What do you do?
I’m a teaching assistant and D.M.A. (Doctor of Musical Arts) student in the choral conducting department from the School of Music. My job as a TA includes all things choirs — from planning and logistics for concerts and other administrative duties, to teaching one of the Campus Singers sections, to serving as Professor Kathy Saltzman Romey’s assistant conductor for the University’s Women’s Chorus.
What tools do you use to do your work?
When I’m in the office, I’m usually on my computer — checking and replying to emails, planning my rehearsals/class, and doing research and homework. That’s my Command Central, but I usually also have my cell phone right next to me for quick access to apps, such as my calendar and my metronome app, MetroTimer. It’s basically my second screen.
Part of my job as a conductor is to learn, research, and do study scores before going to rehearsal. Most of my work is done on Internet sites, such as music publisher web pages (EarthSongs, hal leonard, boosey, walton music, chorusonline.com) for background research and YouTube and iTunes to compare performance recordings of the piece I’m studying. When I am creating a study score, my essential tools for score marking include: Post-it notes and Post-it tabs, 2B pencils, colored pencils (red, blue, green, purple), a ruler, and a tuning fork (A440). It sounds so low-tech, but for physical documents like musical scores nothing beats a good erasable pencil!
However, I also use several different software platforms, since arranging music and concert promotion are also included in my job. Beyond the Microsoft Office suite, for the music work I use Finale (a music notation software) and Adobe Acrobat reader (many scores are in pdf form). For concert promotion, which includes lots of work with images and video, I use Adobe Photoshop and Premiere Elements, and Apple’s iMovie.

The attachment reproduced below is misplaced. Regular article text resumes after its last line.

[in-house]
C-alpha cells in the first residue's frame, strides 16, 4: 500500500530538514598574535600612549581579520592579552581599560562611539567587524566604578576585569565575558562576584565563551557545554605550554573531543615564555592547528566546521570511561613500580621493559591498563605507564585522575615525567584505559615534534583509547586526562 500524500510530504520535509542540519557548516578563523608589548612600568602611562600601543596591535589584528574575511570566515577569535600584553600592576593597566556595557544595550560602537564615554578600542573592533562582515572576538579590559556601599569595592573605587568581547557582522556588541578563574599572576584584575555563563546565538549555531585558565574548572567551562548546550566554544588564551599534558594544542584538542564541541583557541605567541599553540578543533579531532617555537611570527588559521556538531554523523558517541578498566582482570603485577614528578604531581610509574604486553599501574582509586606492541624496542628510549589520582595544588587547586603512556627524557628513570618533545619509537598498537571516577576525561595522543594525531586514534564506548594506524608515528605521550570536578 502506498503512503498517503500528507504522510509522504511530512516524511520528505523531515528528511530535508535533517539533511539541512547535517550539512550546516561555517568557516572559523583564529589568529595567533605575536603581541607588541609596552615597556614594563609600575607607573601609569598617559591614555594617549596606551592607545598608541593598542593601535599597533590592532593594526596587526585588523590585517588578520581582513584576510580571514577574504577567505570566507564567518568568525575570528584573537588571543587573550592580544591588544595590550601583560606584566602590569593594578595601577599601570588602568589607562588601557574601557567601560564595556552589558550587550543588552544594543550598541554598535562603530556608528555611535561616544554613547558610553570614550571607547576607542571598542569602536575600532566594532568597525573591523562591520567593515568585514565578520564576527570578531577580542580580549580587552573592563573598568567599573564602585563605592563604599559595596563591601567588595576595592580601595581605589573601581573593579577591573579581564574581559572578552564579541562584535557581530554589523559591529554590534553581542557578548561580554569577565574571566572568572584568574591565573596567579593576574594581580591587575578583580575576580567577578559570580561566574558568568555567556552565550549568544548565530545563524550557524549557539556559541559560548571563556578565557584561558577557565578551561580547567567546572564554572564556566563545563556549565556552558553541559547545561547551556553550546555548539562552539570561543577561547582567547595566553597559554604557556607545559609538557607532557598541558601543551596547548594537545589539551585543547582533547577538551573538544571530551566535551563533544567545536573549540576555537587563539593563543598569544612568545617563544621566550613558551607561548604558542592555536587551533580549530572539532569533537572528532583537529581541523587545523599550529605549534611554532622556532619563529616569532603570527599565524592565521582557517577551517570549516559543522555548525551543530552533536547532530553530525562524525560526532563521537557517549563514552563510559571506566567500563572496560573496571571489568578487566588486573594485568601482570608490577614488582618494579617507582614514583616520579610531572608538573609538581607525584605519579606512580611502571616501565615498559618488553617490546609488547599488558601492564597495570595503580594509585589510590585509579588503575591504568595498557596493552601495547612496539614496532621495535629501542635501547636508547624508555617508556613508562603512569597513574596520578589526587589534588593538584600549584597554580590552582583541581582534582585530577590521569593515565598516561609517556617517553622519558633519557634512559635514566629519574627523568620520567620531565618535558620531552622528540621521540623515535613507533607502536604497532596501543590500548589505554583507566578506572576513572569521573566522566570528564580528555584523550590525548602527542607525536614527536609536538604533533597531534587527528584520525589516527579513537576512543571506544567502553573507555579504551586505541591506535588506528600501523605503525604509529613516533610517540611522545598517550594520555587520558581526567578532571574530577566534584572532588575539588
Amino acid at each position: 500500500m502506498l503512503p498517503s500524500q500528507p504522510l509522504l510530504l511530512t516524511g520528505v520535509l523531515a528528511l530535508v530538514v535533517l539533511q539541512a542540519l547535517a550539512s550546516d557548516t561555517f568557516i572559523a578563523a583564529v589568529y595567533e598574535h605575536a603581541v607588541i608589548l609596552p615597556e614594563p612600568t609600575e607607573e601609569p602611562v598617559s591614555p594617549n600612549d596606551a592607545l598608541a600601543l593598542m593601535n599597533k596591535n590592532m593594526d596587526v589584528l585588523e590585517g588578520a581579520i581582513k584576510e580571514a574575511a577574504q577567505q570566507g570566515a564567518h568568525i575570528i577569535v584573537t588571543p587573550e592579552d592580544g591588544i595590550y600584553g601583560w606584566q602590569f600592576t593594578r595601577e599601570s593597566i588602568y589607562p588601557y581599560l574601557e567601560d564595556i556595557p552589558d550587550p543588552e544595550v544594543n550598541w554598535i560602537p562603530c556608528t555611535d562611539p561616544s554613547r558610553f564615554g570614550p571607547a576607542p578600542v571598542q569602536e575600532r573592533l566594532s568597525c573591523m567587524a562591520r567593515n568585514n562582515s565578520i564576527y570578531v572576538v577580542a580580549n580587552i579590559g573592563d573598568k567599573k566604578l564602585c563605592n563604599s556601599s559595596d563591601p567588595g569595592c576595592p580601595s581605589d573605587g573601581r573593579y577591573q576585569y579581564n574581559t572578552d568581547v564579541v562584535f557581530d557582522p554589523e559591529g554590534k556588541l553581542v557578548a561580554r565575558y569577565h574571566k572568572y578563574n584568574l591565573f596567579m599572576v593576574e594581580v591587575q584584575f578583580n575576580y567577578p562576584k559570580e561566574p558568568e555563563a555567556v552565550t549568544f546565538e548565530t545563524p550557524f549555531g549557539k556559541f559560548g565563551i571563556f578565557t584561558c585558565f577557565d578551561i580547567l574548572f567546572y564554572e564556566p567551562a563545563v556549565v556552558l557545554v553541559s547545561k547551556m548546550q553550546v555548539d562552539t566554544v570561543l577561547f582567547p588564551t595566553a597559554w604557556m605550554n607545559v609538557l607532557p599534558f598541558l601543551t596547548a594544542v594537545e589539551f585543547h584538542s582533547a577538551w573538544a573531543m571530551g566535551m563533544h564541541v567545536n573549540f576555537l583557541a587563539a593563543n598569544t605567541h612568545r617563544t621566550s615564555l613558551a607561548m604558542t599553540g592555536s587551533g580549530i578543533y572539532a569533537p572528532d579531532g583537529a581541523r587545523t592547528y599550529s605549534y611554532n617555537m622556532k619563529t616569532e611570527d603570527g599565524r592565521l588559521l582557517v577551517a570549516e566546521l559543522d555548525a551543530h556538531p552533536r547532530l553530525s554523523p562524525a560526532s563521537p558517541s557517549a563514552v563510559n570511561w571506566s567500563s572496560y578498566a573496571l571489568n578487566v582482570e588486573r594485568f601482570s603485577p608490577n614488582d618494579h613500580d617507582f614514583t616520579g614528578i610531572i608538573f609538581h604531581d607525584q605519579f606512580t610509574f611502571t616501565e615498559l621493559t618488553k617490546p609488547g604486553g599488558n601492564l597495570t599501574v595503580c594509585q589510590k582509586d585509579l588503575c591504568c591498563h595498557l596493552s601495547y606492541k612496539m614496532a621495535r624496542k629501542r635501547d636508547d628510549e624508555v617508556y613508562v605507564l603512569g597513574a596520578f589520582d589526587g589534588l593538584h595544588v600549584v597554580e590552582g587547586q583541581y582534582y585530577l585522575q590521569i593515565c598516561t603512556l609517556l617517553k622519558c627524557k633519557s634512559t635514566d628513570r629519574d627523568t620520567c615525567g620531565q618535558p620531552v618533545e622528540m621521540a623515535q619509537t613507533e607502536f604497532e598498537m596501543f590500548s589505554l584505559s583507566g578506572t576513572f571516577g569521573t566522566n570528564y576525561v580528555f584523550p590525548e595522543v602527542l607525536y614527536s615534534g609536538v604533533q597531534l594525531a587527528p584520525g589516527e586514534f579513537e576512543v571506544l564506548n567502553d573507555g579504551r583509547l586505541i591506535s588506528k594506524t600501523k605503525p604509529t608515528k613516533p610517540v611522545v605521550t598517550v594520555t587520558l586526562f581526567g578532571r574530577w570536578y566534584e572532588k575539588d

Because so much of my work is on my computer, one of my biggest fears is losing my work. I back up my work often, on Google Drive or on an external hard drive, to be on the safe side. Multiple forms of back-up help me sleep better!
In terms of managing my tasks, basically I keep different kinds of lists on every platform I use. My systems include:
- Post-it notes on my physical desk.
- Reminders on my phone
- Virtual sticky notes (using my computer’s built-in app) on my desktop. Each sticky note is in a different color so I can keep track of different tasks easily.
- Gmail task list – it’s pinned to the bottom of my screen in Gmail.
What do you use that you love? What do you use that you wish worked better?
This isn’t a technology tool, but the physical configuration of my office space is important to me. The Choral TA office is connected to two other offices (the ensemble coordinator’s office and the orchestra and wind band TA office). Sometimes there is a lot of noise and traffic in the office, while other times it is dead quiet. On a noisy day, concentration can be challenging, but this year I rearranged my desk in the corner of the office rather than having my desk by the door. It’s a simple change but it really helped a lot. Now, no matter who is there in the office, I’m generally pretty good at turning my chair around and staying focused on my work.
If there were something I wish we had in the office, it would be a window! There are days where honestly, I don’t see the sun once I enter the building!
Do you love singing? Are you wanting to join a choir but not sure how? If so, feel free to contact me. We have choirs for all levels, auditioned and non-auditioned, here at the University of Minnesota. Singing in a choir is a great way to take a break mental break from your study and even meet new friends.
- Katherine’s final D.M.A. conducting recital “Silence into Light” featuring music of James MacMillan, Ivo Antognini, Yehuda Yannay, Ola Gjeilo and John Tavener’s Requiem Fragment (2013) will be performed by the University of Minnesota Chamber Singers at 7:30 pm, Sunday February 26, at St. Olaf Catholic Church, Minneapolis, MN.
A note from the librarian:
If you’re interested in learning more about multi-media design and editing tools, the Libraries have a page on graphics and video editing resources to help you get started. The SMART Learning Commons can loan recording equipment and provide in-person assistance with your project.